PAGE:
EU Parliament and US Congress take steps to accelerate 5G legislation

Politicians on both sides of the Atlantic have taken steps to ensure legislation is suitable for the rollout of 5G networks, which is expected to start in 2019.

In two separate developments, the European Parliament, Council and Commission have reached provisional agreement on new telecoms and spectrum rules, while US congress will vote on whether to allow a 5G spectrum auction to take place later this year.

The EU’s deal sees a number of key measures, such as increased availability of spectrum by 2020 and 20 years investment predictability, agreed upon and builds on previous settlements for spectrum harmonisation, the elimination of cross-border interference and simplifying small cell regulations.

5G spectrum regulations

"We are laying the groundwork for the deployment of 5G across Europe. It is vital because many applications, from connected vehicles to smart cities and telemedicine, will not happen without first-class connectivity,” said Andrus Ansip, EU Commissioner for the Digital Single Market. “Let's now agree as soon as possible on other elements of the new EU telecoms rules that we proposed."

“With this political agreement, co-legislators set in stone the roadmap on spectrum for 5G that we put forward last October and which paves the way for the 5G gigabit society envisioned by the Commission in 2025. It is time to deliver,” added Mariya Gabriel, EU Commissioner for the Digital Economy and Society.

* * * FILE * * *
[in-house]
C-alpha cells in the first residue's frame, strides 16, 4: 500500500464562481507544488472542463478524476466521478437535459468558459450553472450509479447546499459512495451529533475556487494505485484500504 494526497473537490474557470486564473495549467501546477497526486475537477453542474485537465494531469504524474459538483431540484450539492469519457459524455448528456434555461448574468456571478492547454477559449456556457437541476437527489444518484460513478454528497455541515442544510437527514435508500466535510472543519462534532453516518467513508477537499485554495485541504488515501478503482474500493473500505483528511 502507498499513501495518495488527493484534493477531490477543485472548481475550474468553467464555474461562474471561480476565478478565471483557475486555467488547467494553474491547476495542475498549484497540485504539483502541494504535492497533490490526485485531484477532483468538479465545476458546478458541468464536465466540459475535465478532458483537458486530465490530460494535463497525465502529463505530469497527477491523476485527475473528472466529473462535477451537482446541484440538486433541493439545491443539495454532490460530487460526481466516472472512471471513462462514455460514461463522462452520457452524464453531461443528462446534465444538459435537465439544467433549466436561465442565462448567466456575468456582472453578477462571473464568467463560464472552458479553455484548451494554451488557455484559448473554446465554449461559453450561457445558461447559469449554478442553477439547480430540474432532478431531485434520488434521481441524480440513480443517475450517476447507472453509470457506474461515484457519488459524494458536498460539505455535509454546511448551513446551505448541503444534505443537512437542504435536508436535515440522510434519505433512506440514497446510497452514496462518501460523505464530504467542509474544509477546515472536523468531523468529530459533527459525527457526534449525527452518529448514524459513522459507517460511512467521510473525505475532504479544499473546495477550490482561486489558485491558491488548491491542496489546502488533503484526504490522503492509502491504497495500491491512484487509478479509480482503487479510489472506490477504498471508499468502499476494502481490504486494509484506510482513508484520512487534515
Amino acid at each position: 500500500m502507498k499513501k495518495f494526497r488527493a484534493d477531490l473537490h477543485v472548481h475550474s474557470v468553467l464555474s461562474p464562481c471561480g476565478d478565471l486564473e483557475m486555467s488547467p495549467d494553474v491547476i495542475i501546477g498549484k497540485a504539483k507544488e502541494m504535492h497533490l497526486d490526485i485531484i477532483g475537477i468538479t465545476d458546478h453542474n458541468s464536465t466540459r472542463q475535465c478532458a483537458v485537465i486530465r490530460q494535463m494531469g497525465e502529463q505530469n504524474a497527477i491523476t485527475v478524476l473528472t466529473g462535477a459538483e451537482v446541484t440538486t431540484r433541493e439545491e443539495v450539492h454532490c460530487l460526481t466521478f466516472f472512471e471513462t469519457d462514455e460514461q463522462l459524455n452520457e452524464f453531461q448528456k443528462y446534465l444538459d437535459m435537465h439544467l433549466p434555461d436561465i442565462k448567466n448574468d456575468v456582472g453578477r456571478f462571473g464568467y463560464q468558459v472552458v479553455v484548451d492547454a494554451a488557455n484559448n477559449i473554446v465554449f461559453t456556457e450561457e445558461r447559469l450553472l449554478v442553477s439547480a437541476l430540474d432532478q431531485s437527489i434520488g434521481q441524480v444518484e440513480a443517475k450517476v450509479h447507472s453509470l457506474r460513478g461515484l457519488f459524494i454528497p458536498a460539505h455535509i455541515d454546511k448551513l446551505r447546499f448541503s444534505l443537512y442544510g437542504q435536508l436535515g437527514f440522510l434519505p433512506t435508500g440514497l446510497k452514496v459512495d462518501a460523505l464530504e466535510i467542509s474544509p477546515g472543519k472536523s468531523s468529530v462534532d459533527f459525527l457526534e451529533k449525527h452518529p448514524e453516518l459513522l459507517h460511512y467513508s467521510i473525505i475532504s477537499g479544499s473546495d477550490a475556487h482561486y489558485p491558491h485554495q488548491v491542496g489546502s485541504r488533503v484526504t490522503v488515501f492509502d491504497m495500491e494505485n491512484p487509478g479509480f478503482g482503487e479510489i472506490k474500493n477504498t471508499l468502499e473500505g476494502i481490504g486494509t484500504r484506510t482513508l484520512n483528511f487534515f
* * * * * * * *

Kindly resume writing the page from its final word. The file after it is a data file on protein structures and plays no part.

“This can happen only if telecom, vertical industries and public authorities agree to join efforts and go in the same direction.”

However telecoms industry body ETNO has accused the EU of lacking ambition.

“5G is too important for Europe to accept a compromise falling short of the original ambition," said Lise Fuhr, ETNO general director. "Future licences needs to deliver increased certainty with respect to the status quo and a truly effective peer review system is essential to ensure the credibility of spectrum policy."

Meanwhile, in the US, Congress will take place this Tuesday. Federal Communications Commission (FCC) chairman Ajit Pai has indicated his desire to hold an auction of Millimetre Wave (mmWave) spectrum later this year.

This would see 28GHz bandwidth sold in November, but permission is needed to hold a second sale of 24GHz immediately after.

“This bipartisan, bicameral product puts consumers first and solidifies the nation’s critical telecommunications infrastructure, giving the U.S. a global edge in the race to 5G and improving internet services across the country,” declared Senators Greg Walden, Frank Pallone, John Thune and Bill Nelson in a statement.

The four men represent both Republicans and Democrats, an indication of the cross-party support the bill has won.

The US is engaged in a global race to become a leader in next generation networks, with Verizon and AT&T among the US operators committed to rolling out 5G either later this year or in 2019.

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Steve McCaskill is TechRadar Pro's resident mobile industry expert, covering all aspects of the UK and global news, from operators to service providers and everything in between. He is a former editor of Silicon UK and journalist with over a decade's experience in the technology industry, writing about technology, in particular, telecoms, mobile and sports tech, sports, video games and media.